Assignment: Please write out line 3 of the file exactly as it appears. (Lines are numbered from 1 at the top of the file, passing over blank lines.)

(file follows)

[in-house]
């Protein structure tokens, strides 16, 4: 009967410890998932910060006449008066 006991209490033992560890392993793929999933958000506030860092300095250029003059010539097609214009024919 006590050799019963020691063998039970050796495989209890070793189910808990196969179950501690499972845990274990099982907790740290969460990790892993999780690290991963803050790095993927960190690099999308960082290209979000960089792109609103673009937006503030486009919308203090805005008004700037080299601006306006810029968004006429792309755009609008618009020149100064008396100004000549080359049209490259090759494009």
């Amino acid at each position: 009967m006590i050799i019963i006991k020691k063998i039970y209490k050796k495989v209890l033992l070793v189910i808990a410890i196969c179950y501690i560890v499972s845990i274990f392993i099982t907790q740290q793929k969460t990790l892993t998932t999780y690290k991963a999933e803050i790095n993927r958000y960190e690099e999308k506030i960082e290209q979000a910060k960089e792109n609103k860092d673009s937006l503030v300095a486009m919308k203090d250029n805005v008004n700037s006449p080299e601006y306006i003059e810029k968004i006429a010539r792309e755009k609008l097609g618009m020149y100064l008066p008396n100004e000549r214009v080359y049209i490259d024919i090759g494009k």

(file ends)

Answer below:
């Amino acid at each position: 009967m006590i050799i019963i006991k020691k063998i039970y209490k050796k495989v209890l033992l070793v189910i808990a410890i196969c179950y501690i560890v499972s845990i274990f392993i099982t907790q740290q793929k969460t990790l892993t998932t999780y690290k991963a999933e803050i790095n993927r958000y960190e690099e999308k506030i960082e290209q979000a910060k960089e792109n609103k860092d673009s937006l503030v300095a486009m919308k203090d250029n805005v008004n700037s006449p080299e601006y306006i003059e810029k968004i006429a010539r792309e755009k609008l097609g618009m020149y100064l008066p008396n100004e000549r214009v080359y049209i490259d024919i090759g494009k």